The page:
It’s been 12 years since Deepika Padukone’s big screen debut; looks like it was just yesterday that we got introduced to the young debutant beaming in a blush retro outfit, balancing the bulky bouffant hair-do, casting a spell through her dramatically elongated winged eye-liner. Violins went off in our heads as we joined Shah Rukh Khan in his ode, “Aankhon mein teri, ajab si ajab si adayein hain…”.
It isn’t easy for a new comer to share screen with King Khan, but the 21-year-old was determined and got her caliber acknowledged by conversant industry gurus and basic cine-goers alike. Bollywood finally found its next female lead, who could fill the void created as actresses like Karisma Kapoor, Kajol and Rani distanced themselves from the industry, accepted fewer roles and turned home-ward.
In this past decade, Deepika scaled the steep heights of Bollywood success, quite a dream indeed, for an “outsider”. Cocktail, Piku, and Tamasha are just a few titles on the never-ending list of her high-grossing movies. She has left her audience hunting for their jaws on the floor of the multiplex umpteen times. And yet, we witnessed her collecting the award for Best Performance In A Leading Role-Female For IIFA 20 years for her performance in Chennai Express. CHENNAI EXPRESS. What a disappointment!
When she was accorded the IIFA award for Best Actor (Female) for this very movie in 2014, even the most hopeless fanboys of Deepika had a tough time stomaching that Meenamma of Chennai Express had defeated Rani played by Kangana Ranaut in Queen the same year.
Fast forward to 2019, and judges at the International Indian Film Academy Awards pass off the depiction of Meenalochni “fake Tamil accent that sounds more like a sad rip off of Daksha ben of Kyuki saas bhi kabhi..” Azhagusundaram, as the best performance by a female actor in 20 years. And, they expect us to buy this bluff? How about, ‘NO’?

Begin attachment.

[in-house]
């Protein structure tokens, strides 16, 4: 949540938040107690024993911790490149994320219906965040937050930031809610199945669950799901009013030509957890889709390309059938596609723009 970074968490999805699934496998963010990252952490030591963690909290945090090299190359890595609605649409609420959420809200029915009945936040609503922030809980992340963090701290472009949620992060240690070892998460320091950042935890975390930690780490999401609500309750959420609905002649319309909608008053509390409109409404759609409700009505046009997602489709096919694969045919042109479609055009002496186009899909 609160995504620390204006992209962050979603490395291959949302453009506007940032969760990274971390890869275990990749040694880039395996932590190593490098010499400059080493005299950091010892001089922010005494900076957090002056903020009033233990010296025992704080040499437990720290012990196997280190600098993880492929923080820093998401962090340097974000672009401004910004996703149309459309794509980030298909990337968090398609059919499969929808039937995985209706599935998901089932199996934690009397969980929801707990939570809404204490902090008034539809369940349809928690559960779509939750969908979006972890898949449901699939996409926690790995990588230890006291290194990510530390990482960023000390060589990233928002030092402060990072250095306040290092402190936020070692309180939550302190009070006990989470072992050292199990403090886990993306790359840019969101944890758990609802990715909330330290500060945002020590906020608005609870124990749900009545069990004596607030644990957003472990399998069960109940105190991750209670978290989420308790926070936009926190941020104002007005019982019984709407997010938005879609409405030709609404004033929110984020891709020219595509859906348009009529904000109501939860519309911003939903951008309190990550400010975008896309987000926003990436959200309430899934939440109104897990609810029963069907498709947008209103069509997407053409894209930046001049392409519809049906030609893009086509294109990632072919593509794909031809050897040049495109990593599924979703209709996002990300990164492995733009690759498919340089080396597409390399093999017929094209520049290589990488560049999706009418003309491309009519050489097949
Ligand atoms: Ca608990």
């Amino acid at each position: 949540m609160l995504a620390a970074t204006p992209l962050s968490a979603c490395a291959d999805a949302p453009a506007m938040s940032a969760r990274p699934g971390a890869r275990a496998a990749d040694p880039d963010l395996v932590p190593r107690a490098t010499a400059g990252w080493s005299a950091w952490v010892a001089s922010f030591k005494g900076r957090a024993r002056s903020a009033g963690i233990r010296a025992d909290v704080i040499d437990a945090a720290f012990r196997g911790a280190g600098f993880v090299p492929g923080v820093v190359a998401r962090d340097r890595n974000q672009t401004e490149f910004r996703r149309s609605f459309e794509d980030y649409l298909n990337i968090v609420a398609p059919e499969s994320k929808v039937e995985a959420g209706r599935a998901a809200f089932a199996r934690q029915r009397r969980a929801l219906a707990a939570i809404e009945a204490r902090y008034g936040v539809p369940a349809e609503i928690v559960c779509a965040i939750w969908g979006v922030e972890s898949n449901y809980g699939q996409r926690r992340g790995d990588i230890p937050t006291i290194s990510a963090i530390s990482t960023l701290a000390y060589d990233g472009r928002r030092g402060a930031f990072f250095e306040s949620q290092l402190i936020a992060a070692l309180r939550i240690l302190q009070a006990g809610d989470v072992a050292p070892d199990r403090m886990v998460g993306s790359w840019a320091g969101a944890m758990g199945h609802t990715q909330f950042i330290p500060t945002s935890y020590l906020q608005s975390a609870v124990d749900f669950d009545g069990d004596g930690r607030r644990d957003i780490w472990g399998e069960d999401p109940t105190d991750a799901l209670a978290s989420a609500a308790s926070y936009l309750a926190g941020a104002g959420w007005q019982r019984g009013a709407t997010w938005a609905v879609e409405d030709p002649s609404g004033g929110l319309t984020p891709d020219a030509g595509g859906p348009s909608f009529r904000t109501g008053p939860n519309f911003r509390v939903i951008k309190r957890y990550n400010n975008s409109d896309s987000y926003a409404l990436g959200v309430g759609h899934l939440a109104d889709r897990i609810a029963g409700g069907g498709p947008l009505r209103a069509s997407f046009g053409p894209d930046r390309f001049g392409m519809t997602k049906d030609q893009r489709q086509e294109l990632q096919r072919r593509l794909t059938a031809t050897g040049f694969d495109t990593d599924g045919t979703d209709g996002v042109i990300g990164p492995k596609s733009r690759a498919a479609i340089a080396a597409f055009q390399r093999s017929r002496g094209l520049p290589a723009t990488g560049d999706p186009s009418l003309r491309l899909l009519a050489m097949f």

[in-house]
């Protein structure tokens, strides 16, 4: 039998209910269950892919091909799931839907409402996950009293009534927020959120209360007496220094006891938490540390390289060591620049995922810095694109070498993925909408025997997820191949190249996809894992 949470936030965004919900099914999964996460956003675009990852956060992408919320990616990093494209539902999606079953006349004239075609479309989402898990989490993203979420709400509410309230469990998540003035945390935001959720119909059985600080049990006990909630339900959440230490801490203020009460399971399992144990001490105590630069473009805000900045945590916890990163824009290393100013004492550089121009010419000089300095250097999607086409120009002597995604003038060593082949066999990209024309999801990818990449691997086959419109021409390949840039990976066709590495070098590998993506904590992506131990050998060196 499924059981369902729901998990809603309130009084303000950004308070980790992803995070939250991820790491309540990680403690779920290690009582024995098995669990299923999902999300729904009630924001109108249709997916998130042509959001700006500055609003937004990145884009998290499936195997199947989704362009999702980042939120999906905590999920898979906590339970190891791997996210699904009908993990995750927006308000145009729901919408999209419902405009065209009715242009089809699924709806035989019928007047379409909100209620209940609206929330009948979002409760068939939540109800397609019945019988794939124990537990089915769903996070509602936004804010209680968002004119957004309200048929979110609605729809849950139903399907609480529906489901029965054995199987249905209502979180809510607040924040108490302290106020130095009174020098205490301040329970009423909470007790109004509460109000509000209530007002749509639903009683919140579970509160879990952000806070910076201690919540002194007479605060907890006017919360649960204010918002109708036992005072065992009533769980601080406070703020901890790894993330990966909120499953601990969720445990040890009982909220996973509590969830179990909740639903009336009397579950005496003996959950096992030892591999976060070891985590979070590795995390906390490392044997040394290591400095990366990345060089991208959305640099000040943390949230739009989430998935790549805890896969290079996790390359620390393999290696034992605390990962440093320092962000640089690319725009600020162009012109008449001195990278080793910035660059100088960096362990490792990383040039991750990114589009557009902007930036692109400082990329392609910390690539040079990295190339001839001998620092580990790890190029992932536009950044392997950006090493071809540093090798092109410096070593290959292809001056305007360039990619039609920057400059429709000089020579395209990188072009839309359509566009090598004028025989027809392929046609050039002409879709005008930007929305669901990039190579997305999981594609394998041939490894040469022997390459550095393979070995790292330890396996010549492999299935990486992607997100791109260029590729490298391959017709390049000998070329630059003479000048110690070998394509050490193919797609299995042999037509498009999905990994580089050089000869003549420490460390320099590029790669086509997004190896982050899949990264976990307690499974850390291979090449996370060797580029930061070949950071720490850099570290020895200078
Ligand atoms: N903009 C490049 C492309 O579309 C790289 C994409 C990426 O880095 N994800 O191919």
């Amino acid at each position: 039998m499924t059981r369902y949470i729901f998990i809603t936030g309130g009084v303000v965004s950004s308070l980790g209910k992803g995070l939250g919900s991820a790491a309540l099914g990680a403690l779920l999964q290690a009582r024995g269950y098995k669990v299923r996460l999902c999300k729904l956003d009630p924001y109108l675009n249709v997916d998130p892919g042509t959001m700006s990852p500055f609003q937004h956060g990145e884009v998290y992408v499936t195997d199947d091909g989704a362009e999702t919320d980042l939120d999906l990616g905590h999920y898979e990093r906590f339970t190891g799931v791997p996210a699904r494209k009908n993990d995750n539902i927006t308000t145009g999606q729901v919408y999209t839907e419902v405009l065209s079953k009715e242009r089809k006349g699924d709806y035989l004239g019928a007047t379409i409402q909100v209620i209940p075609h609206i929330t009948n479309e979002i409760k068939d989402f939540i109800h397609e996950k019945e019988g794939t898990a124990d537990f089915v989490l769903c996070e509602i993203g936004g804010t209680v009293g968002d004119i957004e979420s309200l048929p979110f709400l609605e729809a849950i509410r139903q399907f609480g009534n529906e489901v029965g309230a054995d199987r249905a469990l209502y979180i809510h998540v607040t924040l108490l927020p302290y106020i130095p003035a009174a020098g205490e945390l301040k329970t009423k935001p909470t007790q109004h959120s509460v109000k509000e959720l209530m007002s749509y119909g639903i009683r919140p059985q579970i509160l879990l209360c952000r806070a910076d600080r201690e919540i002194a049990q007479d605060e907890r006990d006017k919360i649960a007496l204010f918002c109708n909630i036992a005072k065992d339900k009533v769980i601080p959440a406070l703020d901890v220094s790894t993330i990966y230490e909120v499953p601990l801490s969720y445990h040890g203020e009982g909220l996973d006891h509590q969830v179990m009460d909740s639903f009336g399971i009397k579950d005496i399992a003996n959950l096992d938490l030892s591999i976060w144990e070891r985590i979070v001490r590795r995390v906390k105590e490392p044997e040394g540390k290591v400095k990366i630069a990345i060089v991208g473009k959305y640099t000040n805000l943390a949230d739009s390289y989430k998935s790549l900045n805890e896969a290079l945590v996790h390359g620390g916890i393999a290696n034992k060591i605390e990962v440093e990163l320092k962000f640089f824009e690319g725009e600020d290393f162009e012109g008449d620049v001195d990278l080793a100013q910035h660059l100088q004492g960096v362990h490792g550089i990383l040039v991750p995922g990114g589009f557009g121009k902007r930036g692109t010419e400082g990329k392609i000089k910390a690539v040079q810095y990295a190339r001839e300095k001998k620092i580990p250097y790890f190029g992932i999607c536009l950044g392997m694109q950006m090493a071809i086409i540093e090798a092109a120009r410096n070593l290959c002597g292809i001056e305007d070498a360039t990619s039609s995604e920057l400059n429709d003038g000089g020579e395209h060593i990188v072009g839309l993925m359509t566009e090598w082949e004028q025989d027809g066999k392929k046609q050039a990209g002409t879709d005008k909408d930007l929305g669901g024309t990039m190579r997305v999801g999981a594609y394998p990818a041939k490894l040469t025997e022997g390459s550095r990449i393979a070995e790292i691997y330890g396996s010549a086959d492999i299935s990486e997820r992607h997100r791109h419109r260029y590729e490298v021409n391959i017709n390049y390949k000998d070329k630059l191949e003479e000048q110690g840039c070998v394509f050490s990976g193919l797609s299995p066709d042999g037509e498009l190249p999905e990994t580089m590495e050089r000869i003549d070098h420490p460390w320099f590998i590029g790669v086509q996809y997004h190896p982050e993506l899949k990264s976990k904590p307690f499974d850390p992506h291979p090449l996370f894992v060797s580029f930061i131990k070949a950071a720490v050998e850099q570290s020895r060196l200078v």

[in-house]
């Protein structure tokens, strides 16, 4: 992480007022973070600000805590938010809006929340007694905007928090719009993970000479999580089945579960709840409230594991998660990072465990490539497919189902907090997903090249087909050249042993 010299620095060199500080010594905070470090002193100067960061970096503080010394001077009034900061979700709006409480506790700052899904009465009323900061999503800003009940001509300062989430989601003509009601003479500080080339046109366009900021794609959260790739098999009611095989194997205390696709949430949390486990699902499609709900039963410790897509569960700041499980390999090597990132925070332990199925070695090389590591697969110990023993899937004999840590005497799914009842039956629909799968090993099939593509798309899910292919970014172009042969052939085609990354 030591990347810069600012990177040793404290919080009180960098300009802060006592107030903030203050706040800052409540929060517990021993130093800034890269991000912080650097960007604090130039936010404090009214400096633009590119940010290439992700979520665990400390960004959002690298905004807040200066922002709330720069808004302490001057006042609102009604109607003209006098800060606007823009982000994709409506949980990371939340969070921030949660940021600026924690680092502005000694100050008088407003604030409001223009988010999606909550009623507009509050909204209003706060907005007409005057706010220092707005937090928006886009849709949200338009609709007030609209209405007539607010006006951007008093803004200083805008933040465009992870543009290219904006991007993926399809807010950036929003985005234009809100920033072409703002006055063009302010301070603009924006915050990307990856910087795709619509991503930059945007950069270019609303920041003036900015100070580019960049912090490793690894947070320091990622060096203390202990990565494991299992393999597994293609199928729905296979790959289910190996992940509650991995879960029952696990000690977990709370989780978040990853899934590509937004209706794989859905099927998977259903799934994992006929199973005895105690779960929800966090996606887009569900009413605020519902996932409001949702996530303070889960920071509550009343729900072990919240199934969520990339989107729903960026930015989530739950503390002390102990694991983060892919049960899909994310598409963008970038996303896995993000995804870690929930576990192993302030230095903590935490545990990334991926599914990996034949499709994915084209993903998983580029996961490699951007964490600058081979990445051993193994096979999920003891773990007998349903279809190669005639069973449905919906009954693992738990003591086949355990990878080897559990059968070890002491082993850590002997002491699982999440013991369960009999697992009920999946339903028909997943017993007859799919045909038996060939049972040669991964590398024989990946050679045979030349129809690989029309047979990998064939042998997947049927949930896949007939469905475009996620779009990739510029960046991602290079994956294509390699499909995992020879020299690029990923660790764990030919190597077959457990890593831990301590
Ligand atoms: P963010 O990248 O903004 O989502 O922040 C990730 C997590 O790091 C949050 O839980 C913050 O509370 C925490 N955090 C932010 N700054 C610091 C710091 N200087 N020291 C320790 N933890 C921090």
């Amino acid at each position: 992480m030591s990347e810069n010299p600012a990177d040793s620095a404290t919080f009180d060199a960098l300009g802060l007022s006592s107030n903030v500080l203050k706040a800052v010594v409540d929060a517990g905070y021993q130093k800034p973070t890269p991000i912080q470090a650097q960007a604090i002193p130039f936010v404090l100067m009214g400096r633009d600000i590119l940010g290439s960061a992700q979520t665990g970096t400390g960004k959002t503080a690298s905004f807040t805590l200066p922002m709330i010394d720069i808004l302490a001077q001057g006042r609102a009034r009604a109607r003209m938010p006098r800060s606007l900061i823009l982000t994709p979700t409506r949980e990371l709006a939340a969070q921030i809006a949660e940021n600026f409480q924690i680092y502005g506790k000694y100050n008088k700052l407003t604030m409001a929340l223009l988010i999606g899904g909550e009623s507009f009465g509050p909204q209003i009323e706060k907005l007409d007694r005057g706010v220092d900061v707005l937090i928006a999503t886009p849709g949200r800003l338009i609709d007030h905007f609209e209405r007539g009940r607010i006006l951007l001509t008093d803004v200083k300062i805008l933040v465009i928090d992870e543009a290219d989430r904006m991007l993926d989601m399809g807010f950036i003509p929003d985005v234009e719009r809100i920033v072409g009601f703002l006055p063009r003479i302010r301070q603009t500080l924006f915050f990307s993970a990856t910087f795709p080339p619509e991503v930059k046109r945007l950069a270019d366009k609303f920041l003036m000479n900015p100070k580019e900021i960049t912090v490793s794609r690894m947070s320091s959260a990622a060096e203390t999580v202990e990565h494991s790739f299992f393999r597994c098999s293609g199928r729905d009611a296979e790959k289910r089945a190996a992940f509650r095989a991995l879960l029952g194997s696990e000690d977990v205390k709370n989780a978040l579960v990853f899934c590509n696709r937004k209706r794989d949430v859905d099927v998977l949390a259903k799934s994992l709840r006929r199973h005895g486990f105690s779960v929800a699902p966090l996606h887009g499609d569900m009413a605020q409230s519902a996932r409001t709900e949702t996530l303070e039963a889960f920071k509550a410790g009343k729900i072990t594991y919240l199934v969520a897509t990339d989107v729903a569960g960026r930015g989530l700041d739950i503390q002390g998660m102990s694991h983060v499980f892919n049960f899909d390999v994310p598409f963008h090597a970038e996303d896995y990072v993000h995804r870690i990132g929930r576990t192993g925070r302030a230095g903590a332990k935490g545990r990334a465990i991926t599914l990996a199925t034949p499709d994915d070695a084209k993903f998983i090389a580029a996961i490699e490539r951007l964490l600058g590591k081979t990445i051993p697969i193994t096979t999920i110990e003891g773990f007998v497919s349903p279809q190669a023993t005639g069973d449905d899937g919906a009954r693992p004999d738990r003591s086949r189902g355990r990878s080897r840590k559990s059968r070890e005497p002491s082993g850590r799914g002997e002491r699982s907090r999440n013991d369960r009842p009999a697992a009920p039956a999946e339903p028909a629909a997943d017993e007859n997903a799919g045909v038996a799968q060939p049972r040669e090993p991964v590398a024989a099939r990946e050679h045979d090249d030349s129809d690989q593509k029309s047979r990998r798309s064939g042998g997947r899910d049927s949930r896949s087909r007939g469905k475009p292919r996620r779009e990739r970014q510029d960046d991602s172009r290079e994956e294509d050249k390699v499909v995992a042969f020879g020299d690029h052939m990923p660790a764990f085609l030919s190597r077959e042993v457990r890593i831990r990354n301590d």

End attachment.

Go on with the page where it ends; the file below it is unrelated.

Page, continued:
The industry is no more a male dominant one. Glamorous divas, these days, are not limited to a tight perimeter around a leafy tree to prance around. Strong and independent characters for Bollywood’s meritorious women have been written prudently, enacted impeccably, and applauded generously in the past 20 years. We have lauded numerous movies led by female protagonists in the recent years and have not shied away from recognizing the mastery in their craft
To say, Tabu as the housewife in Astitva, struggling to find an identity beyond the four walls of her matrimony, Karisma Kapoor as an ill-fated queen in a newly-Independent, conservative India in Zubeidaa, Raveena Tandon as the victim of a violent marriage in Daman, Konkona Sen Sharma as a timid young Brahmin mother caught in sectarian violence in Mr. and Mrs. Iyer, Rani Mukherjee as the deaf-blind Michelle McNally in Black, Vidya Balan as the love-struck Lalita in Parineeta, and a myriad other powerful performances were slighted when the award for best performance in 20 years was handed to Deepika for Chennai Express, would only be an exoneration for the jury and its faulty pronouncement.
Cine-goers are not over Geet of Jab We Met yet, they are still drawing inspiration from Sashi of English-Vinglish, are in awe of Laila of Margarita With a Straw, and will romance Veera of Highway some more. IIFA has blatantly underestimated the memory of Indian viewers assuming they have forgotten Jhilmil Chatterjee of Barfi!, Vidya Venkatesan Bagchi of Kahaani or Meera of NH 10. The audience keep going back to Mrinal of Pink, Rajjo of Gulab Gang, and Ila of Lunch Box – all of them snubbed by IIFA in their respective years of release. Shameful!!!
Let’s say, IIFA was committed to decorate Deepika Padukone with the award that carried a legacy of 20 years. But, weren’t there better choices laid in front of them? Bajirao Mastani, Padmavat, or Yeh Jawaani Hai Deewani would have made a better excuse, a safer choice, and would have raised fewer eye-brows.
It’s not for nothing these awards are losing their significance, and viewers have quit drooling over winners who take these trophies home.